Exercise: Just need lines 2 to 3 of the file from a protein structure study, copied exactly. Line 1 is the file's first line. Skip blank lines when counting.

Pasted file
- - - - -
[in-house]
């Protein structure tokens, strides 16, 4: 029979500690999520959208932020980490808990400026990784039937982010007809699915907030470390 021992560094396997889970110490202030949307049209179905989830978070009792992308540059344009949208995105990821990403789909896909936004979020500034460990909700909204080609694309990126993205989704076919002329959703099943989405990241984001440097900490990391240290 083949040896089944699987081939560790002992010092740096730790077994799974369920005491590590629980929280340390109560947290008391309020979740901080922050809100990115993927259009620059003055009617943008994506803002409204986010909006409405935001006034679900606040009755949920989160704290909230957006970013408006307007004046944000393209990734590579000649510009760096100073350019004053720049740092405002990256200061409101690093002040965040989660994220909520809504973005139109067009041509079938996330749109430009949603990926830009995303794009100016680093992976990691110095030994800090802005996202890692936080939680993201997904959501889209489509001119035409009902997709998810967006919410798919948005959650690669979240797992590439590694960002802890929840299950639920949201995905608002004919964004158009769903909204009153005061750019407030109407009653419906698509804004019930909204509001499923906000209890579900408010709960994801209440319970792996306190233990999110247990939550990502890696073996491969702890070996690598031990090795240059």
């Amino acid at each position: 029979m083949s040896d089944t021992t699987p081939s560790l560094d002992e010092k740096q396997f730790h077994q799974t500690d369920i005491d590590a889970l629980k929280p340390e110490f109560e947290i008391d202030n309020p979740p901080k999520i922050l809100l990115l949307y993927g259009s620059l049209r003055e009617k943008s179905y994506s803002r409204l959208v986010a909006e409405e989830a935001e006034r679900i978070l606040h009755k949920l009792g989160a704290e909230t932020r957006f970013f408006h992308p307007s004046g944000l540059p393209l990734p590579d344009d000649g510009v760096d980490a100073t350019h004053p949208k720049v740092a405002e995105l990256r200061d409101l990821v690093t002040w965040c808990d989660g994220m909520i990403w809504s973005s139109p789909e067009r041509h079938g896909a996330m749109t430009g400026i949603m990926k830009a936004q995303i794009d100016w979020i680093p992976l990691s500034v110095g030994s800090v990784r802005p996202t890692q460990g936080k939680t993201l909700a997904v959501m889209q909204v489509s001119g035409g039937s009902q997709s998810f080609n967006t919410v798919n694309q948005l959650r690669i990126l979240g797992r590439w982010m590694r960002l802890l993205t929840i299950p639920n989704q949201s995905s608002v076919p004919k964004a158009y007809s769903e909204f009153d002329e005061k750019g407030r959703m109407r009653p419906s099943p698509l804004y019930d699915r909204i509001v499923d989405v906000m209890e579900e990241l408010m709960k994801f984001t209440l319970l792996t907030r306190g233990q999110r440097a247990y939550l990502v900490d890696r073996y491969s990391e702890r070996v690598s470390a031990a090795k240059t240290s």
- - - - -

């Protein structure tokens, strides 16, 4: 029979500690999520959208932020980490808990400026990784039937982010007809699915907030470390 021992560094396997889970110490202030949307049209179905989830978070009792992308540059344009949208995105990821990403789909896909936004979020500034460990909700909204080609694309990126993205989704076919002329959703099943989405990241984001440097900490990391240290 083949040896089944699987081939560790002992010092740096730790077994799974369920005491590590629980929280340390109560947290008391309020979740901080922050809100990115993927259009620059003055009617943008994506803002409204986010909006409405935001006034679900606040009755949920989160704290909230957006970013408006307007004046944000393209990734590579000649510009760096100073350019004053720049740092405002990256200061409101690093002040965040989660994220909520809504973005139109067009041509079938996330749109430009949603990926830009995303794009100016680093992976990691110095030994800090802005996202890692936080939680993201997904959501889209489509001119035409009902997709998810967006919410798919948005959650690669979240797992590439590694960002802890929840299950639920949201995905608002004919964004158009769903909204009153005061750019407030109407009653419906698509804004019930909204509001499923906000209890579900408010709960994801209440319970792996306190233990999110247990939550990502890696073996491969702890070996690598031990090795240059």
């Amino acid at each position: 029979m083949s040896d089944t021992t699987p081939s560790l560094d002992e010092k740096q396997f730790h077994q799974t500690d369920i005491d590590a889970l629980k929280p340390e110490f109560e947290i008391d202030n309020p979740p901080k999520i922050l809100l990115l949307y993927g259009s620059l049209r003055e009617k943008s179905y994506s803002r409204l959208v986010a909006e409405e989830a935001e006034r679900i978070l606040h009755k949920l009792g989160a704290e909230t932020r957006f970013f408006h992308p307007s004046g944000l540059p393209l990734p590579d344009d000649g510009v760096d980490a100073t350019h004053p949208k720049v740092a405002e995105l990256r200061d409101l990821v690093t002040w965040c808990d989660g994220m909520i990403w809504s973005s139109p789909e067009r041509h079938g896909a996330m749109t430009g400026i949603m990926k830009a936004q995303i794009d100016w979020i680093p992976l990691s500034v110095g030994s800090v990784r802005p996202t890692q460990g936080k939680t993201l909700a997904v959501m889209q909204v489509s001119g035409g039937s009902q997709s998810f080609n967006t919410v798919n694309q948005l959650r690669i990126l979240g797992r590439w982010m590694r960002l802890l993205t929840i299950p639920n989704q949201s995905s608002v076919p004919k964004a158009y007809s769903e909204f009153d002329e005061k750019g407030r959703m109407r009653p419906s099943p698509l804004y019930d699915r909204i509001v499923d989405v906000m209890e579900e990241l408010m709960k994801f984001t209440l319970l792996t907030r306190g233990q999110r440097a247990y939550l990502v900490d890696r073996y491969s990391e702890r070996v690598s470390a031990a090795k240059t240290s």